Is my hon. Friend aware that anxiety on this matter is not limited to the other side of the House? Whether it is his responsibility or the responsibility of his right hon. Friend is not a matter with which I am concerned. I am concerned with the truth of the matter and with the desirability that the allegations against the police should be cleared up one way or the other.

Mr. Macpherson

I realise very fully the anxiety which is felt in many parts of the House, but the fact is that my right hon. and learned Friend the Lord Advocate decided that the evidence in this case was insufficient to warrant an inquiry.

Mr. Woodburn

Is it not obvious from what has taken place in the House today that hon. Members are not satisfied that all the evidence was put before the Lord Advocate when he made his decision? Is it not up to the Lord Advocate, or the Secretary of State, to satisfy hon. Members that the boy and all those connected with him had sufficient opportunity to make their representations when the Lord Advocate made his decision? Would it not be unfortunate if it went out to the country that there was any sort of backstairs presentation of the case in which the victimised or allegedly victimised people were not given proper access to the judge?

Mr. Macpherson

I fully understand the point of view which the right hon. Gentleman has put, but I am bound to say that the question of whether or not to prosecute is bound to rest and does rest with the Lord Advocate. [HON. MEMBERS: "Where is he?"] He has to weigh evidence to see whether it is sufficient to warrant proceeding with a prosecution. As I have already said, at the request of my right hon. Friend my right hon. and learned Friend went into this matter very fully and arranged for evidence to be taken from various witnesses, especially at the instance of my hon. Friend the Member for Caithness and Sutherland.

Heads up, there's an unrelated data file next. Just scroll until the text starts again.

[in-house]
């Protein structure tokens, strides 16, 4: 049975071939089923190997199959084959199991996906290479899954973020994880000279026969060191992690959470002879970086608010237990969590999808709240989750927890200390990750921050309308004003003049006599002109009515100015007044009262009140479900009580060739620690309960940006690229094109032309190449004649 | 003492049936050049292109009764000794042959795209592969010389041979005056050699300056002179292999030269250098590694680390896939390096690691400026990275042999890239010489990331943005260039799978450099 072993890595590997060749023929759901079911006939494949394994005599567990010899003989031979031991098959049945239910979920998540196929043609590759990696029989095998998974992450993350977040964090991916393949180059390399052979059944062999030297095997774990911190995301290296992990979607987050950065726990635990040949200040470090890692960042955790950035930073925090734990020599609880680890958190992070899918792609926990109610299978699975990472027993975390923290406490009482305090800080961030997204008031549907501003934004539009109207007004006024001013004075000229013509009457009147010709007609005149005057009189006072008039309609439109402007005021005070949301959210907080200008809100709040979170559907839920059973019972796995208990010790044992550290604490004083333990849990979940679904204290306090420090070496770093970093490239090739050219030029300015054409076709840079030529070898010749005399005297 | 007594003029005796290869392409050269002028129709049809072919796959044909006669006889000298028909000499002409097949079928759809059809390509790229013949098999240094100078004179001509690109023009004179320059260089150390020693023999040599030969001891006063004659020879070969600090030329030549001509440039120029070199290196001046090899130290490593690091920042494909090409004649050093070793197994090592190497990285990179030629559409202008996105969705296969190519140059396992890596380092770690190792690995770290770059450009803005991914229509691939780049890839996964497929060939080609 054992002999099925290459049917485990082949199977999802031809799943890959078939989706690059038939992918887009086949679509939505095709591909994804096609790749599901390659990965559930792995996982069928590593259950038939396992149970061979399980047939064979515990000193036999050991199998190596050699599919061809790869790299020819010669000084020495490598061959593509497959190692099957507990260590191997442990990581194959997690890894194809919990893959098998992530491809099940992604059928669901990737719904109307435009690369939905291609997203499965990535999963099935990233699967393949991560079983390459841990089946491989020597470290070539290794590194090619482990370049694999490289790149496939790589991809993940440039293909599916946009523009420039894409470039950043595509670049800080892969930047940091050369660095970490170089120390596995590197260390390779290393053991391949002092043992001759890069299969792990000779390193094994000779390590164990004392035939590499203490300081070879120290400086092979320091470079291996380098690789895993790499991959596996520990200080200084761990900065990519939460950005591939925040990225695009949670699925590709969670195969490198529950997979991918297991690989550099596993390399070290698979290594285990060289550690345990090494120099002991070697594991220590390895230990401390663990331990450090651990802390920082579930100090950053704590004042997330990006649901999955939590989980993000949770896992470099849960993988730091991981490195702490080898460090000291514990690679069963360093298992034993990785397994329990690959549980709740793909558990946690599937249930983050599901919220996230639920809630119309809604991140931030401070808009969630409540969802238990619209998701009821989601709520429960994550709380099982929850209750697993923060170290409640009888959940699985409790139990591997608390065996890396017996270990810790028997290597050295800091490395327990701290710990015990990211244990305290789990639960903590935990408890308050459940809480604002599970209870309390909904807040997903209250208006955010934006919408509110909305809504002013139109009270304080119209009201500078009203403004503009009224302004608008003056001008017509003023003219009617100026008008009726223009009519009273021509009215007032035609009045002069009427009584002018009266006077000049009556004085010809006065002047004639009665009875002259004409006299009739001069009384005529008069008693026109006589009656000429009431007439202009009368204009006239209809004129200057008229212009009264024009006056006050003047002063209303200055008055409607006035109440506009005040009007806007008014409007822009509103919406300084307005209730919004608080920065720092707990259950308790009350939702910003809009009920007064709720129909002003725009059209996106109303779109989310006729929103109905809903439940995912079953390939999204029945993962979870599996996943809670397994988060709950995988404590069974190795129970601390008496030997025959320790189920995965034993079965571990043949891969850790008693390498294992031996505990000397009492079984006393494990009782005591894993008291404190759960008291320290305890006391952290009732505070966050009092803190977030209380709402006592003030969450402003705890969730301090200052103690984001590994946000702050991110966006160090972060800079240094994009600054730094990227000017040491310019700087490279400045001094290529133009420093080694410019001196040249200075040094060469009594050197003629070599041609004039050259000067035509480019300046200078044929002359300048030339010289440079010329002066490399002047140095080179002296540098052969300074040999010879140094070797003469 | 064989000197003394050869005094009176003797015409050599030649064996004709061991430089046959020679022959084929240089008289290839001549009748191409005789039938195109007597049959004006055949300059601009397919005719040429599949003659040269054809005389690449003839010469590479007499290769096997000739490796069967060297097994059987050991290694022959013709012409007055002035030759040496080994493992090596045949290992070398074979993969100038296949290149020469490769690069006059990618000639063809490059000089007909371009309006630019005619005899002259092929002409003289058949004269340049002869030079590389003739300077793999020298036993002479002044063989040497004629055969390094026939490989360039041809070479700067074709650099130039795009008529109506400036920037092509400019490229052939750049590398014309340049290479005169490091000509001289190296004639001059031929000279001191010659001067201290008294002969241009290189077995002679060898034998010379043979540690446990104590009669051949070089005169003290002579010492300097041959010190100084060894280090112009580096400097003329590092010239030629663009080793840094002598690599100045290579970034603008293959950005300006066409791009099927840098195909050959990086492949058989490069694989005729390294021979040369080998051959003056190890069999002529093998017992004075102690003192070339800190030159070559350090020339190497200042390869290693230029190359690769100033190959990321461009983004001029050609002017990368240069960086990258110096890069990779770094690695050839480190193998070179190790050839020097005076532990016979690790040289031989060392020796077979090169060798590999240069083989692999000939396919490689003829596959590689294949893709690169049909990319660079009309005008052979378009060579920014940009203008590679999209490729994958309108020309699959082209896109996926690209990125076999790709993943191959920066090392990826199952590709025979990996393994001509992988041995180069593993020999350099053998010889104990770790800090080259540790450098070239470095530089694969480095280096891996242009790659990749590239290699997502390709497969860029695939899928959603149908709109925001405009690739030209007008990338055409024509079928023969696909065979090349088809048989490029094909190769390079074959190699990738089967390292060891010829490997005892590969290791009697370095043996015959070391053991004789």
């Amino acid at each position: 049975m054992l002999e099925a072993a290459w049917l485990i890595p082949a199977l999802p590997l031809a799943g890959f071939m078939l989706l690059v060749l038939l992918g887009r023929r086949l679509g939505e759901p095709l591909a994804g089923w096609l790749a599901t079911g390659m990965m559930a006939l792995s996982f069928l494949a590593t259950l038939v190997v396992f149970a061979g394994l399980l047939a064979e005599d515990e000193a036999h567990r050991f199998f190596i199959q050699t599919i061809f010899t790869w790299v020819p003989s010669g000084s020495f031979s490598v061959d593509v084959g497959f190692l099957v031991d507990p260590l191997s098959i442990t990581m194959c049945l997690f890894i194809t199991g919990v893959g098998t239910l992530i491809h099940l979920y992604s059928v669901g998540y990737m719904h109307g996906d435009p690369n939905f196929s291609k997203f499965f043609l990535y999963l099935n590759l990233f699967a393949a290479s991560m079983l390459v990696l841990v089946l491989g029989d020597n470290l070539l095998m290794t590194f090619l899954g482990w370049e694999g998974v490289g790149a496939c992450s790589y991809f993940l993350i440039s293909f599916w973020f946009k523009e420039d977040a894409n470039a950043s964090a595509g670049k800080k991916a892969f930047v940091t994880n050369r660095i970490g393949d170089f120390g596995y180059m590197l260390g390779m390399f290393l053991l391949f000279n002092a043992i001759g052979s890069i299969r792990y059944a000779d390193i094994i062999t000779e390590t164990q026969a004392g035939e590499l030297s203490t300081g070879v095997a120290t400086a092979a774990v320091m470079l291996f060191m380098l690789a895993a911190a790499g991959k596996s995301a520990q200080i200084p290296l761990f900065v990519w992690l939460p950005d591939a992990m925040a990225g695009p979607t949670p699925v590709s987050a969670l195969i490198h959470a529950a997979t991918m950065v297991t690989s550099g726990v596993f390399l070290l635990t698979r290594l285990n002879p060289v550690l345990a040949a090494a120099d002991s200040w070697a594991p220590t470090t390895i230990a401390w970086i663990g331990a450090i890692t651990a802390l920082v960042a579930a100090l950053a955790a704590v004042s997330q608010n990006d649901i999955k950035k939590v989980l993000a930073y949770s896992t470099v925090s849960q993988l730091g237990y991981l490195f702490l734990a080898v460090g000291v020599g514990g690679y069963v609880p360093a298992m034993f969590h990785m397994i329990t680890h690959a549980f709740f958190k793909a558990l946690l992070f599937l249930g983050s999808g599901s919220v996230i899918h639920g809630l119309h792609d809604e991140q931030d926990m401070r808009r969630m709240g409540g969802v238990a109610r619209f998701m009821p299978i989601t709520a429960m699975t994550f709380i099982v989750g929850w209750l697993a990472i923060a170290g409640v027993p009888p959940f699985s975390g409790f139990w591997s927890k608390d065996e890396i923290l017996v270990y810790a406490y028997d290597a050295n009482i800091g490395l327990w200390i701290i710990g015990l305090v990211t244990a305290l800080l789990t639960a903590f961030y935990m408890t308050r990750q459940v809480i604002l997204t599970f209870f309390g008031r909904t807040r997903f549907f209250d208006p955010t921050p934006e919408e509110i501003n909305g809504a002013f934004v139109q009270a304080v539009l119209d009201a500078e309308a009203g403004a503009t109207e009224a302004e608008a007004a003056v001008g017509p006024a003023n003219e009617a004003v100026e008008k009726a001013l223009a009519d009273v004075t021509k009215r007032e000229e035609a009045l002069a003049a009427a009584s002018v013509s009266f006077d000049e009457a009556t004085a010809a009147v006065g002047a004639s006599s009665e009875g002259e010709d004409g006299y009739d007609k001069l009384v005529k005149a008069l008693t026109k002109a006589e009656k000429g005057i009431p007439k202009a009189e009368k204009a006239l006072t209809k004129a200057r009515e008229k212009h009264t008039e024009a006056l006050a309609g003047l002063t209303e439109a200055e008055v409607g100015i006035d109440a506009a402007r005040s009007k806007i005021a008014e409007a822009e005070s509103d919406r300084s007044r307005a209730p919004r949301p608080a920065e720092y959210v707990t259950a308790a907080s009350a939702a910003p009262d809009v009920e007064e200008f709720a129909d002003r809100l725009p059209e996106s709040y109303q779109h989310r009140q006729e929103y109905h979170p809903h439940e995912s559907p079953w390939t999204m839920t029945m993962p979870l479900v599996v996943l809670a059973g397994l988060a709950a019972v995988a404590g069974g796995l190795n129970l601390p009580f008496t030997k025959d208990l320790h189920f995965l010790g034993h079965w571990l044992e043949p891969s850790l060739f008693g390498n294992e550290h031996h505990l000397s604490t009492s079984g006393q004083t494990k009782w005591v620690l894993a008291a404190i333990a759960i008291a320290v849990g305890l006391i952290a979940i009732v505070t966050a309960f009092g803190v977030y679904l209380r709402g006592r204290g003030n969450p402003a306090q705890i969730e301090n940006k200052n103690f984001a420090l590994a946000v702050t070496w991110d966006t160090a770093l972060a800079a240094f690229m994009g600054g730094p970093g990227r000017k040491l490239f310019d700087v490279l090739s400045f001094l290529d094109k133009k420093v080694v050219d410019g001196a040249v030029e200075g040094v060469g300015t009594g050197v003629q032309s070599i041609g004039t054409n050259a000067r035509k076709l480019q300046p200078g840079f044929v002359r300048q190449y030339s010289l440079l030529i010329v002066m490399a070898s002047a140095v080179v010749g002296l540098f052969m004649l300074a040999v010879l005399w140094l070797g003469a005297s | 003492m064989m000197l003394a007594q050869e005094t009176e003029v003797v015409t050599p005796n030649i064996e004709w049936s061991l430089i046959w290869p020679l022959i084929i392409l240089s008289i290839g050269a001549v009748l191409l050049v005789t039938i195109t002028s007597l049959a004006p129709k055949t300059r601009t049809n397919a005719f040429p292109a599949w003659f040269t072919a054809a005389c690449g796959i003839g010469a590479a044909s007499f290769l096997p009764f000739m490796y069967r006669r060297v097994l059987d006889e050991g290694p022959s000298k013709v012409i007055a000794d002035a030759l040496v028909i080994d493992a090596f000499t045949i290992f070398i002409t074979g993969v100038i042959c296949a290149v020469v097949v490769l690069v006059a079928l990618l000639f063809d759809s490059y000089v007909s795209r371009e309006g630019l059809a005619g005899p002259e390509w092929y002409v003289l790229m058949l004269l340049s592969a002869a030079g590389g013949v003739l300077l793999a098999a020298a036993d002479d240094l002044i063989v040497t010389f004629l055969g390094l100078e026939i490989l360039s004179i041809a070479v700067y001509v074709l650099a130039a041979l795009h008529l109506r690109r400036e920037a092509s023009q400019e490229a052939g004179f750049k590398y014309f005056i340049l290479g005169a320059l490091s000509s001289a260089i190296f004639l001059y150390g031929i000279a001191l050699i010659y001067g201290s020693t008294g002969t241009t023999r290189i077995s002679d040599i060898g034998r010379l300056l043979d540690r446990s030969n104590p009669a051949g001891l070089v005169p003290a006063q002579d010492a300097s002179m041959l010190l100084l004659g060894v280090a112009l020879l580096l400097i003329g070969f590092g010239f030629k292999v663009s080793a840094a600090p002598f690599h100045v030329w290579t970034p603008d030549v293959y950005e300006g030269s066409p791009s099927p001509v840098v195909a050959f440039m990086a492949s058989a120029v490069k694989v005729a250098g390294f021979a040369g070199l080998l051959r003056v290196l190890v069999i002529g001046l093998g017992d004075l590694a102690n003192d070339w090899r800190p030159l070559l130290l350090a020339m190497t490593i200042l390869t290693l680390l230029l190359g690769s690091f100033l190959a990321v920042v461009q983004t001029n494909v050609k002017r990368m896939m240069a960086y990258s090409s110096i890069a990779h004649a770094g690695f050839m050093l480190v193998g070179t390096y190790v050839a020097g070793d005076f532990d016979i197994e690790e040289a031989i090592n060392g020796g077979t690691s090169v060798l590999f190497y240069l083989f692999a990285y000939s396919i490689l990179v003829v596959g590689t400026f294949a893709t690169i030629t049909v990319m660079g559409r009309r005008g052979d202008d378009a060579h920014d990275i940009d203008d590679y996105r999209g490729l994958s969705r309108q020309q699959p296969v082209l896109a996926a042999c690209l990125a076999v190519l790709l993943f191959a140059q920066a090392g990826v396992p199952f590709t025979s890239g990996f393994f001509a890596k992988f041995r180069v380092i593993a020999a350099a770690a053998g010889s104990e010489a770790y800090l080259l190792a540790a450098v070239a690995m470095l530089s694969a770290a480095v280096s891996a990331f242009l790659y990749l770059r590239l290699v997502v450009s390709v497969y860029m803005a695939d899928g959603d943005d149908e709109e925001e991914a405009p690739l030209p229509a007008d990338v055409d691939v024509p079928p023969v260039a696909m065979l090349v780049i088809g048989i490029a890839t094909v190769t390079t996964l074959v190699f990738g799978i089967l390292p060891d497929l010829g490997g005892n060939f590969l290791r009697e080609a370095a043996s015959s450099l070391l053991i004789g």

Mr. Woodburn

On a point of order. As the Lord Advocate himself is not prepared to give an assurance to the House which will satisfy hon. Members, and since the Under-Secretary cannot speak for the Lord Advocate, who is entitled to speak for himself, how can the hon. Gentleman give us an assurance that the Lord Advocate has considered all the facts?

Mr. Speaker

The Question is addressed to the Secretary of State for Scotland.

Mr. D. Howell

On a point of order. Can you help us in this matter, Mr. Speaker? There has been an Adjournment debate and we have put down Questions to which we have had an unsatisfactory Answer. How can the matter be raised again? The Under-Secretary has said that a Resolution of the House would be necessary to set up a committee of inquiry, which the House apparently feels to be necessary. How can we act to get that done?

Mr. Speaker

The hon. Member must use his own ingenuity and knowledge of our procedure in order to judge how best to proceed. He knows more about this case than I do. He could put down a Motion, which is the only thing I can suggest. Let him consult his hon. Friends.

Mr. Shinwell

Further to that point of order. You must be aware, Sir, that if a Motion is placed on the Order Paper, it is at the discretion of the Government whether they provide time to debate it. If the Government decline to find time, how are we to raise the matter? Merely to place a Motion on the Order Paper will carry us no further. If the Lord Advocate is now here, why cannot he answer?

Mr. Speaker

The reason that the Lord Advocate does not answer is that the Question is addressed to another Minister. Hon. Members have complained to me about not getting far with Questions. I think that enough time has been spent on these Questions.